Step 4 Help Prevent Infections: Ask Caregivers to Wash Their Hands

Getting Sick While Getting Better

Hundreds of thousands of people get sick (and sometimes die) every year from infections they pick up while they are in the hospital or clinic being treated for something else. Healthcare.gov says that on average you’ll have about a 4% chance of getting an infection while in a medical treatment facility.

There’s even a name for this: “HAI” — Healthcare-Associated (or Hospital-Acquired) Infections.

What can be done?

One of the most basic yet most effective ways to prevent infections is for everyone — doctors, therapists, nurses, friends and family — to wash their hands before touching you. But medical staff are busy and under pressure: sometimes they forget.

If you see a healthcare provider reaching for you without having washed, ask them to do so — politely but firmly. This isn’t easy: no one wants to offend. But there are ways to do it.

Gloves? Hand Sanitizer?

When asked to wash, some medical staff may say “I’m wearing surgical gloves” or “We use hand sanitizer, it’s better.” But neither is good enough. Sanitizer does not get rid of C-Diff spores, for example. And gloves are not sterile, especially if put on unwashed hands.

Communicating About Hand Washing

At Pulse Center for Patient Safety Education & Advocacy, community members learning to be advocates or to support a patient are taught that hand washing is often about more than just clean hands. When a clinician washes before touching a vulnerable patient, it shows respect for the patient. The patient can better trust the person who is washing. It says that they care enough to protect the patient from germs and possible infection.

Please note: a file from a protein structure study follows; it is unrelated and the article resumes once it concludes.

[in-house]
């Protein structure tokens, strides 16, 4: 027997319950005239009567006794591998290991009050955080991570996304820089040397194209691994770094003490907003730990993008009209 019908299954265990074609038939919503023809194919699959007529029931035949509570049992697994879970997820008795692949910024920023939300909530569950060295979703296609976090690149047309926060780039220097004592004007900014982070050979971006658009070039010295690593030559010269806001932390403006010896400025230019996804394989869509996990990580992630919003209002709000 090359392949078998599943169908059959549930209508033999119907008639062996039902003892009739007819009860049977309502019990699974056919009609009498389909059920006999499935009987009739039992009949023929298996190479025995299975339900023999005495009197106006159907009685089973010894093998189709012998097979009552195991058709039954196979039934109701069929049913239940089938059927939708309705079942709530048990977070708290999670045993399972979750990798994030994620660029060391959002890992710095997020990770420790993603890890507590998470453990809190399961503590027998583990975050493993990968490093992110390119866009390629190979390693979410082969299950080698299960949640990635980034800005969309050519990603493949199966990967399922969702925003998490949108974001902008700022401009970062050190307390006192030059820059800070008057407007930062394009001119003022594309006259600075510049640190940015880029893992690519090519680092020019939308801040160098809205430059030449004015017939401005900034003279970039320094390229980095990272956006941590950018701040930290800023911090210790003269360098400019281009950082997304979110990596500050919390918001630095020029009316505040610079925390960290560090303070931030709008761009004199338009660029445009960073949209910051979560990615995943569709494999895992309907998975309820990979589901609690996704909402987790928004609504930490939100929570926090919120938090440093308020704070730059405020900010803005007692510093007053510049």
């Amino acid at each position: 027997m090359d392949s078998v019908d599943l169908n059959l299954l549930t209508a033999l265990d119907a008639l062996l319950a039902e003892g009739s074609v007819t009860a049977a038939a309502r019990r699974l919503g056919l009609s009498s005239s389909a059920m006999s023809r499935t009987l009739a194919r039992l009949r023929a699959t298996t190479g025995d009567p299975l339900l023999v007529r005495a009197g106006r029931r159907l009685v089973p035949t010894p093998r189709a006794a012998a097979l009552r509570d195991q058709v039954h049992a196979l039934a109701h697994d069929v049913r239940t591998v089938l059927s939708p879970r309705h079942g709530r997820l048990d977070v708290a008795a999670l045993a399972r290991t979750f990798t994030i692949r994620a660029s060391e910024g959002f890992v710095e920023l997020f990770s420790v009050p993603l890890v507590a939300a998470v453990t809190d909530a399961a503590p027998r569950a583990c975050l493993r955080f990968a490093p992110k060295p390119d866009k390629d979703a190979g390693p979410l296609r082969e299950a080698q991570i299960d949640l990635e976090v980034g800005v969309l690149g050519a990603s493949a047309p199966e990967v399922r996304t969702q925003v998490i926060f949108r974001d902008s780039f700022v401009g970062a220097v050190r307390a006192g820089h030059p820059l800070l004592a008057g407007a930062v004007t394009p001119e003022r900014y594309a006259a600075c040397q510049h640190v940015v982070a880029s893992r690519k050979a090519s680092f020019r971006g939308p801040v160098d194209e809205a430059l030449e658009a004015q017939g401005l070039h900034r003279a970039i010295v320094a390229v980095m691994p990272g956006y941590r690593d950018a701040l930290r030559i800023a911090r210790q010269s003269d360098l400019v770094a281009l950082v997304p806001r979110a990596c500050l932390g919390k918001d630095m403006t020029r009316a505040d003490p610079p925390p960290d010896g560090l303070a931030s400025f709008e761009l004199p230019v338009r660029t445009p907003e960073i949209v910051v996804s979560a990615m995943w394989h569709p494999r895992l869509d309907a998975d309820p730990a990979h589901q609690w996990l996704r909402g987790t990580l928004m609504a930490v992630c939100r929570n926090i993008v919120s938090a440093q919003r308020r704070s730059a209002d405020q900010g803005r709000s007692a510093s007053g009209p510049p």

As a patient or family member, if you see someone wash, be sure to thank them.

Asking someone to wash their hands can be embarrassing and cause discomfort. Recognize this up front. Also, they probably wash their hands all day and just because you didn’t see them do it doesn’t mean it hasn’t been done. So, acknowledge that.

You might say, “I’m sure you wash all day but I would feel more comfortable if I saw you wash your hands before you touch me.”

This way you have acknowledged that you know they wash, and maybe just forgot, but you still want them to.

Information from the Centers for Disease Control (CDC)

Information from The Joint Commission

​Bacterial or Viral

Video

How You Might Ask Your Caregiver to Wash Their Hands

Proper Hand Washing

Let's Talk About Step # 4 with Ed Pollak, MD, Medical Director and Patient Safety Officer, The Joint Commission

Infection Prevention by the Numbers

(https://www.oneisanumber.org/infections.html)